[00:17:30] Tony Peterson: 1000%. I'll tell you what, man, I have been dividing my time outdoors between taking the kids fishing or taking 'em, scouting, deer, bears, whatever, just being out there. But I've also, I also have to just get work done. Gotta get the stands hung. You gotta get some stuff scouted.

There's take kids out and have fun with 'em, but get a little bit done and then there's like mission mode. Yeah. And I've been dividing my time and when I go on mission mode and I'm by myself, I'm like, I feel so good. [00:18:00] I'm, I have this task. I don't have to think about anyone.

I don't have anybody ticking me off or like getting distracted or whatever. And man, it is like a real thing. To just need to be away from everyone and just do something that, that works for you. It's fricking tough, man.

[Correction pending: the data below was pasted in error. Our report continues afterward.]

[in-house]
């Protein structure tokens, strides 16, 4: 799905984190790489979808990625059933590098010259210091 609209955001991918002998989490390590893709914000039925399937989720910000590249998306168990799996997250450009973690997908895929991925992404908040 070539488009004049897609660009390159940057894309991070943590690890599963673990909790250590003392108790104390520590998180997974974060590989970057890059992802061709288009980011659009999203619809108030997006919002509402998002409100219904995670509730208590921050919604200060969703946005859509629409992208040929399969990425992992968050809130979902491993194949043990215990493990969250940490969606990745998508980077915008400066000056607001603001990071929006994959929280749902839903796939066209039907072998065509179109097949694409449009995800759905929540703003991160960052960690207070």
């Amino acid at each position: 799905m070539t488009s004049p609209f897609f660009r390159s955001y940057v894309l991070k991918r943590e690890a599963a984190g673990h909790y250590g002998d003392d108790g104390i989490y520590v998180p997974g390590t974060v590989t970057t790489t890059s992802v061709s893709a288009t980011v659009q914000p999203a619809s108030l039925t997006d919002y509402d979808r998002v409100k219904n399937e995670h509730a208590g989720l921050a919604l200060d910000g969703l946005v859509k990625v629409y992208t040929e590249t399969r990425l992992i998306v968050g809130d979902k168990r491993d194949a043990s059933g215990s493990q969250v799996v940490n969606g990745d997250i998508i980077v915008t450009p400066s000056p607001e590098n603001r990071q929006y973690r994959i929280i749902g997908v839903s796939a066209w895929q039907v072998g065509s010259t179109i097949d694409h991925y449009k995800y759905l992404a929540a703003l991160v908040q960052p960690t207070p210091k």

[00:18:19] Dan Johnson: I think all people need that. Not both. I think men and women need that, but I think men need it more.

There's just something like primitive about, like a man's needs compared to a woman's needs. I'm not a woman, never been a woman. And so I, maybe I'm wrong there, but that's just an, that's an assumption. The 

[00:18:41] Tony Peterson: I like how you needed to point that out. 

[00:18:43] Dan Johnson: Yeah. Exactly. Basically was wondering.

Yep. It's 2023. Man. Shit. The world like weren't a woman earlier. 

[00:18:49] Tony Peterson: You were always a dude. 

[00:18:50] Dan Johnson: Nope. Always a dude. If you All right, if you couldn't tell here's something that I struggle with on a yearly basis, and my wife has literally admitted this to me. [00:19:00] She says she's told me that she resents me because she has to work a regular job while I get to do what I absolutely love every single day.